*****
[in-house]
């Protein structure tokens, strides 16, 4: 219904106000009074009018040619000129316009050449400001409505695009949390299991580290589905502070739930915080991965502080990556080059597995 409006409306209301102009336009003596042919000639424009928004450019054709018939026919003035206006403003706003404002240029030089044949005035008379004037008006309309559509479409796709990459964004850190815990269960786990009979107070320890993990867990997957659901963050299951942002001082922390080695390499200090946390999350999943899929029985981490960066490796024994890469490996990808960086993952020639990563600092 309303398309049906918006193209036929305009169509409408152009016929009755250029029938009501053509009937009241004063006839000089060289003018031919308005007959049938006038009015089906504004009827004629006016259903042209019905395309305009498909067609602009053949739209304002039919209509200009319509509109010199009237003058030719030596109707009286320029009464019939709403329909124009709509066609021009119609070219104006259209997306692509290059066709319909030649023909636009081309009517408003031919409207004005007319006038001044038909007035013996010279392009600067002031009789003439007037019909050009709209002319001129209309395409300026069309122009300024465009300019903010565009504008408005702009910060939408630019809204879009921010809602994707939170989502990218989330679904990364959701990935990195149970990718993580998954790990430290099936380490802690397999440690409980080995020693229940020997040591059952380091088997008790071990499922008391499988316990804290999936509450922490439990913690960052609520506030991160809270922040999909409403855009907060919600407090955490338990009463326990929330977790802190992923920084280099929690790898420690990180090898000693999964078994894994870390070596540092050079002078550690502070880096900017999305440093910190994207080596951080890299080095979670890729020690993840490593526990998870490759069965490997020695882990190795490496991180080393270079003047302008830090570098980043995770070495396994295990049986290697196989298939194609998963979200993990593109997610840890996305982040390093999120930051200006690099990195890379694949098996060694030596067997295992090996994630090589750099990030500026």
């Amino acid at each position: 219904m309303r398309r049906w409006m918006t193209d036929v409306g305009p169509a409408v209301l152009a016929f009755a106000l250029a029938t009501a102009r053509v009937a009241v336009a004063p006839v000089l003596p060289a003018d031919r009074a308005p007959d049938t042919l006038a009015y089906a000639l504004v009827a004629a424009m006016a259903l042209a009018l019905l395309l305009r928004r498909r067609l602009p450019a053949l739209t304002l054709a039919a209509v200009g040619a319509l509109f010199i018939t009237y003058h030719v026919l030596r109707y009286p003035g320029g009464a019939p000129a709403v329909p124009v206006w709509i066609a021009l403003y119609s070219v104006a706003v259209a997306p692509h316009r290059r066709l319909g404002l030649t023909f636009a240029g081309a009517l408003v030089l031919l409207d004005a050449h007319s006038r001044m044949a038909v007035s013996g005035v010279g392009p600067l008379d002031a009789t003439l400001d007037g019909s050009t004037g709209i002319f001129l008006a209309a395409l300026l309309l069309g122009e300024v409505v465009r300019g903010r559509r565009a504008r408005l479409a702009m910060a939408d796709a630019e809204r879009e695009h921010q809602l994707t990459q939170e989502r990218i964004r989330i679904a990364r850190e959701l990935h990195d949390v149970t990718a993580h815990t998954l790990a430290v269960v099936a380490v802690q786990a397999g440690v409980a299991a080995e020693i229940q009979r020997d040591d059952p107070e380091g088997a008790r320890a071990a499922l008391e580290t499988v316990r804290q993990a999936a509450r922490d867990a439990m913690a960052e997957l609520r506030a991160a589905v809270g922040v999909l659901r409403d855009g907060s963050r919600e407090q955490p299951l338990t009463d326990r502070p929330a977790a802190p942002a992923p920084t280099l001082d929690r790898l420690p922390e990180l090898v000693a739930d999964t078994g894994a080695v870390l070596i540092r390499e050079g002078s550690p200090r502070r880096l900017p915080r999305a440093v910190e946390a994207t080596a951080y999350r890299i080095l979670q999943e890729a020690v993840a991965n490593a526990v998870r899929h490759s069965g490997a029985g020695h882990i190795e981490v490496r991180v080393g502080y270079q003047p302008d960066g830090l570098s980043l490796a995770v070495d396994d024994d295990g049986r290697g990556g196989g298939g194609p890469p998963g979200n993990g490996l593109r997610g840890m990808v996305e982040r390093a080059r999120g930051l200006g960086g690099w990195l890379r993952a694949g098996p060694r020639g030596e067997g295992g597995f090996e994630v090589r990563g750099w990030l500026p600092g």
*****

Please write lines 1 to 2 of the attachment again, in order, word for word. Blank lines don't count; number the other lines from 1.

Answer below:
[in-house]
């Protein structure tokens, strides 16, 4: 219904106000009074009018040619000129316009050449400001409505695009949390299991580290589905502070739930915080991965502080990556080059597995 409006409306209301102009336009003596042919000639424009928004450019054709018939026919003035206006403003706003404002240029030089044949005035008379004037008006309309559509479409796709990459964004850190815990269960786990009979107070320890993990867990997957659901963050299951942002001082922390080695390499200090946390999350999943899929029985981490960066490796024994890469490996990808960086993952020639990563600092 309303398309049906918006193209036929305009169509409408152009016929009755250029029938009501053509009937009241004063006839000089060289003018031919308005007959049938006038009015089906504004009827004629006016259903042209019905395309305009498909067609602009053949739209304002039919209509200009319509509109010199009237003058030719030596109707009286320029009464019939709403329909124009709509066609021009119609070219104006259209997306692509290059066709319909030649023909636009081309009517408003031919409207004005007319006038001044038909007035013996010279392009600067002031009789003439007037019909050009709209002319001129209309395409300026069309122009300024465009300019903010565009504008408005702009910060939408630019809204879009921010809602994707939170989502990218989330679904990364959701990935990195149970990718993580998954790990430290099936380490802690397999440690409980080995020693229940020997040591059952380091088997008790071990499922008391499988316990804290999936509450922490439990913690960052609520506030991160809270922040999909409403855009907060919600407090955490338990009463326990929330977790802190992923920084280099929690790898420690990180090898000693999964078994894994870390070596540092050079002078550690502070880096900017999305440093910190994207080596951080890299080095979670890729020690993840490593526990998870490759069965490997020695882990190795490496991180080393270079003047302008830090570098980043995770070495396994295990049986290697196989298939194609998963979200993990593109997610840890996305982040390093999120930051200006690099990195890379694949098996060694030596067997295992090996994630090589750099990030500026």